MUSic Therapy In Complex Specialist Neurorehabilitation

Online since 30 December 2023, updated 62 days ago

About this trial

Aim: Investigate whether patients undergoing specialist rehabilitation after complex neurological injury show different functional outcomes if music therapy is included in their rehabilitation program...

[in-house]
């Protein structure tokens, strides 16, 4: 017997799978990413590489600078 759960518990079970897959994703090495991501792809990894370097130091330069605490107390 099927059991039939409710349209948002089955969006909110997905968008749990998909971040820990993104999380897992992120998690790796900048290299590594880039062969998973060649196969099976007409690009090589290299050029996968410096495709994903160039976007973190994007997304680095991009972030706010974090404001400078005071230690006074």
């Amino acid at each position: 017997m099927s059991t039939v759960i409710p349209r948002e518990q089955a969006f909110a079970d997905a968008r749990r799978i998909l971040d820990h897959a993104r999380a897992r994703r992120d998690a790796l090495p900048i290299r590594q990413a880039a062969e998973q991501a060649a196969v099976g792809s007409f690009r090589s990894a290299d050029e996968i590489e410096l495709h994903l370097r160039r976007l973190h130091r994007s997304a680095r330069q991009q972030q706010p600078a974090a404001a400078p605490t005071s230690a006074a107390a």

Included participants

Gender
All
Age
16 - 80 years
Injury level
Level not specified
  • Severity (AIS)?
  • Time since injury
    All
    Healthy volunteers
    No
    Level not specified

    What’s involved

    Type

    Observational

    Details